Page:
Paris authorities closed two schools Thursday amid fears over high levels of lead detected after the devastating fire that ravaged Notre-Dame cathedral in April.
Environmental groups warned soon after the disaster that 300 tonnes of lead in the historic church's roof had gone up in flames, posing health risks to residents in the area, and particularly to children.
But authorities last week stressed that lead contamination from the blaze posed no danger to the public following a media report claiming that it had covered up pollution levels in local schools.
French investigative website Mediapart said that high levels of lead had been detected in schools and creches surrounding Notre-Dame.
City hall closed the nursery and primary school - which were hosting a holiday club for 180 children in Paris's 6th district - "as a precautionary measure" after tests revealed high levels of lead in the playground, a spokesperson for city hall told AFP.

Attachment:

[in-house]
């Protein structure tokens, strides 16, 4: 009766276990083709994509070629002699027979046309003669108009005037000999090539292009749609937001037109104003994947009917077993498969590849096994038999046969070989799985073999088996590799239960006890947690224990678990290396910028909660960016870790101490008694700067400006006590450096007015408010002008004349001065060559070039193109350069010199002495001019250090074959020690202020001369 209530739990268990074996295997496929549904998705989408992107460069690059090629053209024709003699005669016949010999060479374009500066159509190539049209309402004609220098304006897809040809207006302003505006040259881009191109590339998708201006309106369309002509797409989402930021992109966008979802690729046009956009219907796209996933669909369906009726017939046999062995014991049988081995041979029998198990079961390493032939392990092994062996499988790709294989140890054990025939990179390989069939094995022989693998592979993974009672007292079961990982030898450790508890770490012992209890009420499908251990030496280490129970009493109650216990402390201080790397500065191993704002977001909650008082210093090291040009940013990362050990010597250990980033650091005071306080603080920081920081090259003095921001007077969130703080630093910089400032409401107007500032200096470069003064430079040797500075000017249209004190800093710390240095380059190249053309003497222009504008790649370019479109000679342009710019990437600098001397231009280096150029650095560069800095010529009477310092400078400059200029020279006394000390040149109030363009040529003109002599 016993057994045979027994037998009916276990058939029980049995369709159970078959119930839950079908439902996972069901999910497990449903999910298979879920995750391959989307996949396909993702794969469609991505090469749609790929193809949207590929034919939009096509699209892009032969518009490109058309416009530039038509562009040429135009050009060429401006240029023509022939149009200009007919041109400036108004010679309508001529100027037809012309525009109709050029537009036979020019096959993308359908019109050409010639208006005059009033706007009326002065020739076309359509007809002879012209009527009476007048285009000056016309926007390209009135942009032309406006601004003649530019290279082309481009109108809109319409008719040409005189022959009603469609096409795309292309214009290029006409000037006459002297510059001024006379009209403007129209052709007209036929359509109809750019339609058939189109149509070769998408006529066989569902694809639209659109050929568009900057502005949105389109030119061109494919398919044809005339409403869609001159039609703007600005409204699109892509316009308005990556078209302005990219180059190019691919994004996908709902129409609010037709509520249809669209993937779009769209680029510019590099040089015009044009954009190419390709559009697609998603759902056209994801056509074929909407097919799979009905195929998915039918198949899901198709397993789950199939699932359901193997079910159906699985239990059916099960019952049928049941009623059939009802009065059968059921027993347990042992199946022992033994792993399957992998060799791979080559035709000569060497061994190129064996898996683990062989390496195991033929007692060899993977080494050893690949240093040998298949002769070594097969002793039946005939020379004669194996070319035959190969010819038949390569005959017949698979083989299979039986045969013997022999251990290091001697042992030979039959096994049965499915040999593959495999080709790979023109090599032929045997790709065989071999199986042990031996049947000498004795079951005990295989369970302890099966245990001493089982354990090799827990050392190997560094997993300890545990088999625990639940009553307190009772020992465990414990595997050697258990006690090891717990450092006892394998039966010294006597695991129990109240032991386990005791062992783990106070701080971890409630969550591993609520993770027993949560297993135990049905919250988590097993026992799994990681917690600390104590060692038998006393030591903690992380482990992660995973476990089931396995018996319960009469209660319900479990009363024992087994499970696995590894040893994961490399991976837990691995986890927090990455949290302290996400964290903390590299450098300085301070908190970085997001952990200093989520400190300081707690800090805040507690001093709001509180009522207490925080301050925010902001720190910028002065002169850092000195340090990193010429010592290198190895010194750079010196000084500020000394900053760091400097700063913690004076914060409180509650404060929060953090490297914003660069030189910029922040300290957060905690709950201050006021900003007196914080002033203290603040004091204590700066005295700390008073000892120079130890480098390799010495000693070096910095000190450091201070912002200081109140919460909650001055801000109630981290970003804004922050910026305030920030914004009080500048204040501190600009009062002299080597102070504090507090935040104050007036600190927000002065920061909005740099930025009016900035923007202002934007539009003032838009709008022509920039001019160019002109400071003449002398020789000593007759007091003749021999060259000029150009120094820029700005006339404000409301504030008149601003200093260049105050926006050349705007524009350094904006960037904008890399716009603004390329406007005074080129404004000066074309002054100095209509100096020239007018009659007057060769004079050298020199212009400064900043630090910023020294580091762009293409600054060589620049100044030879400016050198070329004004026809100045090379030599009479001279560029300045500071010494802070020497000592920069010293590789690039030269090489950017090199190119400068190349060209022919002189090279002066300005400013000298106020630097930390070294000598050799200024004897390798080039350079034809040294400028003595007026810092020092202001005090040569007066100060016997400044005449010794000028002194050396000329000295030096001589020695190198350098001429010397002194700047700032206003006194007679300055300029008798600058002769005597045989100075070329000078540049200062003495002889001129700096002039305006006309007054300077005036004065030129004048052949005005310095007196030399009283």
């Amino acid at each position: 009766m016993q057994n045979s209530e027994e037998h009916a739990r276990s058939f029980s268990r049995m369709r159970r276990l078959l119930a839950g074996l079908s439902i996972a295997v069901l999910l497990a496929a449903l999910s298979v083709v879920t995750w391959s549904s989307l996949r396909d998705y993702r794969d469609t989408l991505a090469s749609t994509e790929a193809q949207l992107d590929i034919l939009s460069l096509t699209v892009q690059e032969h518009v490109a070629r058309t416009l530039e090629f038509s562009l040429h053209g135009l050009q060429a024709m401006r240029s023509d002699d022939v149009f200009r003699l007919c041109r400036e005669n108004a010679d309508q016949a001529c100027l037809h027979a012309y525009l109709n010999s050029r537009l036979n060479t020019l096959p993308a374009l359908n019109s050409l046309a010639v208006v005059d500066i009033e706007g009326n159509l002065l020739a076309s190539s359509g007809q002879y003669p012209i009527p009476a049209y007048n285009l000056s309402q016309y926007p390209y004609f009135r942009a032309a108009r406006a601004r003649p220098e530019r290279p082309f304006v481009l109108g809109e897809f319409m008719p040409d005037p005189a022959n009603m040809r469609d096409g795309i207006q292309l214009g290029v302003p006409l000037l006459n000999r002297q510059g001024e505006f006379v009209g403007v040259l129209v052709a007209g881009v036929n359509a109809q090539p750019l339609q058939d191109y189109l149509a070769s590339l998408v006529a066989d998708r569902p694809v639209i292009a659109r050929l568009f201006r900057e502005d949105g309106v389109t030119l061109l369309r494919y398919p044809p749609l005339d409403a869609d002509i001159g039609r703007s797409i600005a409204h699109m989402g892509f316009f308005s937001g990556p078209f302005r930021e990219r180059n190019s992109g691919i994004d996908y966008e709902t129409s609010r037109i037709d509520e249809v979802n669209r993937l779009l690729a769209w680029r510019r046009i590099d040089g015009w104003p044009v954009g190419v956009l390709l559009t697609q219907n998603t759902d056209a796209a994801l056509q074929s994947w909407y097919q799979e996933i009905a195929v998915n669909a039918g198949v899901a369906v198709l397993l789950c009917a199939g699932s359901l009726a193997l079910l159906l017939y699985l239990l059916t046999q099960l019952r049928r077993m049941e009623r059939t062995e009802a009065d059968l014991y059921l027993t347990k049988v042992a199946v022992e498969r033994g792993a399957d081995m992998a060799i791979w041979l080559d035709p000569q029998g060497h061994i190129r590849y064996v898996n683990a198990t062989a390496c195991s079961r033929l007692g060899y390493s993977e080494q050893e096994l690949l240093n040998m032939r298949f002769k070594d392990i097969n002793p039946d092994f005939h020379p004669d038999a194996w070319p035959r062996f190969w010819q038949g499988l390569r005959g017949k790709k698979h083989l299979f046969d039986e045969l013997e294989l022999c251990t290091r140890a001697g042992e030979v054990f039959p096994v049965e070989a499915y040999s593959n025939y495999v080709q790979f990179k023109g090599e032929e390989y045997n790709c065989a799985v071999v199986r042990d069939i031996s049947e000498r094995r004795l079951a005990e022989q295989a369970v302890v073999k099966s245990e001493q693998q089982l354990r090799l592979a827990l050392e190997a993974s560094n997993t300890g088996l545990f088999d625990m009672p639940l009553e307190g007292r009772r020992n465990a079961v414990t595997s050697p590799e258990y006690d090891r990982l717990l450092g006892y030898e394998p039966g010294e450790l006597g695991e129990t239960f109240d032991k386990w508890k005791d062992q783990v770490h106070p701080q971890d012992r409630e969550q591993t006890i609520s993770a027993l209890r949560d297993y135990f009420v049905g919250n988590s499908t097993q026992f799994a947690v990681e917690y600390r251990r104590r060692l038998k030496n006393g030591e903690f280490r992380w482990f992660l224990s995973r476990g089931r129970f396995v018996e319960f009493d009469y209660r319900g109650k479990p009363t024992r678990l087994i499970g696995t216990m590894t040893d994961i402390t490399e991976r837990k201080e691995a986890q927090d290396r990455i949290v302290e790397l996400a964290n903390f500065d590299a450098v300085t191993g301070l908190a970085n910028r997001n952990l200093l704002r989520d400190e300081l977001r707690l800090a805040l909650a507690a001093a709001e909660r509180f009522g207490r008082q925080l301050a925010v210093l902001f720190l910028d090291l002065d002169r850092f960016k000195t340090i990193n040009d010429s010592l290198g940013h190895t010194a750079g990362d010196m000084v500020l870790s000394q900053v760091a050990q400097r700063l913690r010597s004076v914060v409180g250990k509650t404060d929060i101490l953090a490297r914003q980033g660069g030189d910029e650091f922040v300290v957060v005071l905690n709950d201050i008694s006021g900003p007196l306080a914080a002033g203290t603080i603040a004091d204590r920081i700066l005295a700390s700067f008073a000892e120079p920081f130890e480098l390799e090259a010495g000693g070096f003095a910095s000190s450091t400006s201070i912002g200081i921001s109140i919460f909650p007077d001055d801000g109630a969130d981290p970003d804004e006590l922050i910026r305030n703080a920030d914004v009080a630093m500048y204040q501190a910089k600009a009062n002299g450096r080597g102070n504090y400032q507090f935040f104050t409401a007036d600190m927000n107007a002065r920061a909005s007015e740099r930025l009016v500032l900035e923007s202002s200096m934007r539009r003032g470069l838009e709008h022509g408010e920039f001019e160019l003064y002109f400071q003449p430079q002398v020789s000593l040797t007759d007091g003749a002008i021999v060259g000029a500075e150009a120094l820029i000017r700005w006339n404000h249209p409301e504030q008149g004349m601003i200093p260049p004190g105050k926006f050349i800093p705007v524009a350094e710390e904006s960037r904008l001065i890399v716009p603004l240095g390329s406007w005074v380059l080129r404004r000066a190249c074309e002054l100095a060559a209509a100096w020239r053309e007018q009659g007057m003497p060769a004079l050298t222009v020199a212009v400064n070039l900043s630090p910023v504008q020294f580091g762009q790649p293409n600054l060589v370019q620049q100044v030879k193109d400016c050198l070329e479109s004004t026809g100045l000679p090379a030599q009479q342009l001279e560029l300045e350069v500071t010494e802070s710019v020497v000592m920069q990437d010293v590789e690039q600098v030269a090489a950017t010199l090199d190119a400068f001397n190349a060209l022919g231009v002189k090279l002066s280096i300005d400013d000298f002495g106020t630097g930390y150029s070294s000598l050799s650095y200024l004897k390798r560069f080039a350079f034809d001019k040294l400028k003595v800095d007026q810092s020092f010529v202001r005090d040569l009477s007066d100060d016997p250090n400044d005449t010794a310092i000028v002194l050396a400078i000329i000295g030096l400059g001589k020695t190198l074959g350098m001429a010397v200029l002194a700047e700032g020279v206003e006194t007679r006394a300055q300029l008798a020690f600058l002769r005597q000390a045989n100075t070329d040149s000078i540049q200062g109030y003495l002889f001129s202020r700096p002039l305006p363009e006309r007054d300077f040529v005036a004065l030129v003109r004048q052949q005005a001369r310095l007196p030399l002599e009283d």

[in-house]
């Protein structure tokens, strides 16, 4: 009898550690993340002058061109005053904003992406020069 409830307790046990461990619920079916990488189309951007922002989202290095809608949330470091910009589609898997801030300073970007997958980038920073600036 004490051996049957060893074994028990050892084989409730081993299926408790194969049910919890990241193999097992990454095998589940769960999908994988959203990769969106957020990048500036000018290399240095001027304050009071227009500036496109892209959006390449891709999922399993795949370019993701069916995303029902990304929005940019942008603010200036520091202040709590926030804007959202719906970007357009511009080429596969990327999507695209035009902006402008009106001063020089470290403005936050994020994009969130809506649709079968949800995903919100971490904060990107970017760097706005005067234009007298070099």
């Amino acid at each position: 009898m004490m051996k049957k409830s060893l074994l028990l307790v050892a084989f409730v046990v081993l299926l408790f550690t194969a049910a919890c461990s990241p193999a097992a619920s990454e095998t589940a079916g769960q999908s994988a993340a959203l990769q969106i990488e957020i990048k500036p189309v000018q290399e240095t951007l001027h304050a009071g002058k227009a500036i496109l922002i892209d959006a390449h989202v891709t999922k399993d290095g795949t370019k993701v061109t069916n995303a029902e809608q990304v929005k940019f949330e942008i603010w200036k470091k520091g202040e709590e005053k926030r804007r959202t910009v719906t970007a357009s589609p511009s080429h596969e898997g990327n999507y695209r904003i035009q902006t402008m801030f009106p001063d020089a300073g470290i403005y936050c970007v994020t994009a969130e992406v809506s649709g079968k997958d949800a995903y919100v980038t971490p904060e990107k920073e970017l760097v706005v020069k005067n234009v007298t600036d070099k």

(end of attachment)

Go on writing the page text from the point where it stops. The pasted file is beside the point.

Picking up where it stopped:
City hall ordered a "deep clean" at schools near Notre-Dame last week, with walls and furniture to be wiped and playgrounds hosed down over the summer holidays.
Paris health official Arnaud Gauthier said the clean was "to reassure us that the risk is minimal", although Deputy Paris Mayor Emmanuel Gregoire insisted it was normal procedure and nothing to do with the fire or lead contamination.
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